It’s terribly important to understand what the Kingdom of God is and how it advances, especially in light of the prevalent errors of not only our forbears, but of many people today. Although the incarnational living error is the prevalent one today, the confusion of the Kingdom with nations, rulers, and leaders is not dead either. It is interesting to point out that both errors are along the lines of confusing the Kingdom of God with an earthly political Kingdom. No matter what your view on the millennium, both amillennarians and premillennarians will agree on two things. First, that the Kingdom of God here. John the Baptist announced it and Jesus Christ brought it. Second, both will agree that right now, the Kingdom is not earthly and political. Beyond that, there are differences, but those differences involve what the Kingdom will look like post-Second coming. Therefore, since it is here and it is not earthly and political, it must lie somewhere else. Jesus gives us a big clue as to where the Kingdom is in John 3:3, when He says to Nicodemus, “Unless one is born again he cannot see the Kingdom of God.” Those who are born again see it and those who are not born again cannot. If the Kingdom of God was earthly and political now, it would follow that it wouldn’t matter if one was born again or not. People would see it. Yet, this is exactly what the two errors propagate. In the first case, everyone ought to see God’s Kingdom through the advancement of it via holy wars, conquest, and the supposed Godliness of its leaders and rulers. In the second case, the Kingdom would be seen clearly by the social activism of the incarnational living of Jesus’ followers. Yet, Jesus says that a person must be born again to even see it. Therefore, the Kingdom cannot possibly be earthly right now. If it’s not earthly and physical and a person must be born again to even see it, it must therefore be spiritual. Those who are born again are part of it right now. The book of Hebrews gives us some insight, saying, “But you have come to Mount Zion and the city of the living God, the heavenly Jerusalem, and to innumerable angels in festal gathering, and to the assembly of the firstborn who are enrolled in heaven, and to God, the judge of all, and to the spirits of the righteous made perfect, and to Jesus, the mediator of a new covenant, and to the sprinkled blood that speaks a better word than the blood of Abel.” (Heb 12:22-24) A few verses later, we get more information: “Therefore let us be grateful for receiving a kingdom that cannot be shaken, and thus let us offer to God acceptable worship, with reverence and awe, for our God is a consuming fire.” (Heb 12:28-29) Paul’s discourse found in Galatians 4:21-31 is also helpful in this regard. The Kingdom of God is not something we are building through our conquest or social action. It is a kingdom that we receive. The kingdom is not built by us, but by God. “For he (Abraham) was looking forward to the city that has foundations, whose designer and builder is God.” (Heb 11:10) “The heavenly Jerusalem” (Heb 12:22), “Mount Zion” (Heb 12:22), that no one can even see unless they are born again (John 3:3). The same kingdom that God has promised to build (Heb 11:10, Mat 16:18-19).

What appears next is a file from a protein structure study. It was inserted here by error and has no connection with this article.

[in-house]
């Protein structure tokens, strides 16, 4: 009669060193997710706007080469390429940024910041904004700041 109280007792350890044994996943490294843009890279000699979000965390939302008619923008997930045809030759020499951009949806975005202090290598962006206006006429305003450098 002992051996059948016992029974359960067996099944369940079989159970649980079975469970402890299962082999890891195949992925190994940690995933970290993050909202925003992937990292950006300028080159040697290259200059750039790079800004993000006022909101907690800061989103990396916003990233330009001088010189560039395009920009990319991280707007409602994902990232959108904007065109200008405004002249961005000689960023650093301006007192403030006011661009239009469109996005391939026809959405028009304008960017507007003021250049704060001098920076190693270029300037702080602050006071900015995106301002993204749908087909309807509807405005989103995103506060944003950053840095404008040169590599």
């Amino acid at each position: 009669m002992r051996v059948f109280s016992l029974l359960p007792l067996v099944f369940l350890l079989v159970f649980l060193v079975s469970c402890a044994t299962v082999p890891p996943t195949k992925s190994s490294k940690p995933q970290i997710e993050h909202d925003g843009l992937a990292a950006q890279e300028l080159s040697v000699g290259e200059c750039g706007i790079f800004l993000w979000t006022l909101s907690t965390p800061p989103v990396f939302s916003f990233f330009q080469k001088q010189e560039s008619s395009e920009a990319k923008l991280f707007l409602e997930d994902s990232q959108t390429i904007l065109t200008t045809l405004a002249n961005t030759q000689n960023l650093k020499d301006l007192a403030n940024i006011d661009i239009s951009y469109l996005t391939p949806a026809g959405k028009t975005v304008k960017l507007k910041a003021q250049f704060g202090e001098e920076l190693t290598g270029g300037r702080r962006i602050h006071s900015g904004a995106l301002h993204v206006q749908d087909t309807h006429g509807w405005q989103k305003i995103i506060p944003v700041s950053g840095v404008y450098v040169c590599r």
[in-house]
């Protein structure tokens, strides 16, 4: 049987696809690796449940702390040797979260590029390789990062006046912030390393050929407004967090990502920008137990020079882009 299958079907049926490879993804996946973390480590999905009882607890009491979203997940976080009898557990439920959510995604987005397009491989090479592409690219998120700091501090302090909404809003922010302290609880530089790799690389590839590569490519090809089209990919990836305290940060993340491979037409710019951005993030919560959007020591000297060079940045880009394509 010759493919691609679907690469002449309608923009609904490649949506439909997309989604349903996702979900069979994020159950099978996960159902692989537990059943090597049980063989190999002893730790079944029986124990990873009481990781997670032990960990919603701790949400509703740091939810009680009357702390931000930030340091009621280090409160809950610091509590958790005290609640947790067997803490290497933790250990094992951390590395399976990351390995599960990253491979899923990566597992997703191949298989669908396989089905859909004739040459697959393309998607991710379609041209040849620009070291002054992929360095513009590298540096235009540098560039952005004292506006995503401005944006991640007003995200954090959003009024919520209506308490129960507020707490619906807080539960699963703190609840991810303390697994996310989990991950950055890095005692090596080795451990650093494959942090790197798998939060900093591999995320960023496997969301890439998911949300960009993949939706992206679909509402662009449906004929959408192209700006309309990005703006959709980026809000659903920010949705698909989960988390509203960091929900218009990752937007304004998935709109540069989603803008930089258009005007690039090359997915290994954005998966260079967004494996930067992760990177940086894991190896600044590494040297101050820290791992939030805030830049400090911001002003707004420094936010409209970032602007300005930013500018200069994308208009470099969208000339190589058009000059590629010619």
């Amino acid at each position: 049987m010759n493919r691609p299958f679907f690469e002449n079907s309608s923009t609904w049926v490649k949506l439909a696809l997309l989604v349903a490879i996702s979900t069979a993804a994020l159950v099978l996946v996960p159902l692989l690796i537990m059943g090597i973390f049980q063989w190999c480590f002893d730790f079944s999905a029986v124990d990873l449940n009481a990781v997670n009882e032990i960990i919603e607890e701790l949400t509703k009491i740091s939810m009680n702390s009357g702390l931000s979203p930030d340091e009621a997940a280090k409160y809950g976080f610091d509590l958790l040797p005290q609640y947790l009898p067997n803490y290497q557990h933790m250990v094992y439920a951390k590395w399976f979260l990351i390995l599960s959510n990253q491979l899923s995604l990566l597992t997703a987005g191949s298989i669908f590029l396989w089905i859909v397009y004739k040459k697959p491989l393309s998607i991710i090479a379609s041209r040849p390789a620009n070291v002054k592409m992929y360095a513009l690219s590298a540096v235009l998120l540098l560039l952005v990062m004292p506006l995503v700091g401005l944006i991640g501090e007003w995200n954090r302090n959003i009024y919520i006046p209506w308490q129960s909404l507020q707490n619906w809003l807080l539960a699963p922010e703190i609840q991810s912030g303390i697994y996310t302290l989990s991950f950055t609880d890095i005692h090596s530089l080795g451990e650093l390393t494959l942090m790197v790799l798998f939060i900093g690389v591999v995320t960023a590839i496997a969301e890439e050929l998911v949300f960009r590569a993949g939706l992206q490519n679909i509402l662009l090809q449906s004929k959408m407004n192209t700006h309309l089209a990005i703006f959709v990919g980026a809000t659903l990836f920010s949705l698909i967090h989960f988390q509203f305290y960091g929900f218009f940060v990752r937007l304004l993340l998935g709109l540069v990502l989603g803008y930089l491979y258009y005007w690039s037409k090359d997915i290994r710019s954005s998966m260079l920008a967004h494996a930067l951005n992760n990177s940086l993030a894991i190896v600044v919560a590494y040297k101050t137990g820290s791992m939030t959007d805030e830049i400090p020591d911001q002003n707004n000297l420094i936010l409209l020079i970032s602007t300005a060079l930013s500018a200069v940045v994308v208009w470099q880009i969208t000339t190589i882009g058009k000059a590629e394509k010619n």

How then, does it advance? Very simply put, it advances through the work of the Holy Spirit via the means of preaching the gospel. The Great Commission, found primarily in Matthew 28:18-20 (also Mark 16:15-16, Acts 2:38-42), tells us to “Go therefore and make disciples of all nations, baptizing them in the name of the Father and of the Son and of the Holy Spirit, teaching them to observe all I have commanded you.” This is precisely able to be done because of what Jesus states in verse 18, that “All authority in heaven and on earth has been given to me.” The Great Commission is not the cultural mandate found in Genesis 1:26-27, which says, “And let them have dominion over the fish of the sea and over the birds of the heavens and over the livestock and over all the earth and over every creeping thing that creeps on the earth.” The Great Commission is not a mandate to take dominion. Jesus Christ, as the second Adam, has come and taken dominion. Even now, Christ has dominion, which will not be fully brought to fruition until His glorious return. Only those in Christ will ultimately have dominion along with our risen Head. The Great Commission is first a foremost a command to make disciples by baptizing and teaching. Michael Horton comments that “The Great Commission is a mandate to gather, feed, and protect Christ’s sheep until the Great Shepherd Himself returns.” Thus, the Kingdom advances by the Holy Spirit’s work through the proclamation of the gospel. The gospel of the kingdom (Matt 24:14) is identical with the keys of the kingdom (Matt 16:19). Both of them refer to the building of the kingdom by God through the proclamation of the forgiveness of sins, and the Great Commission (Matt 28:18-20) encompasses both of these.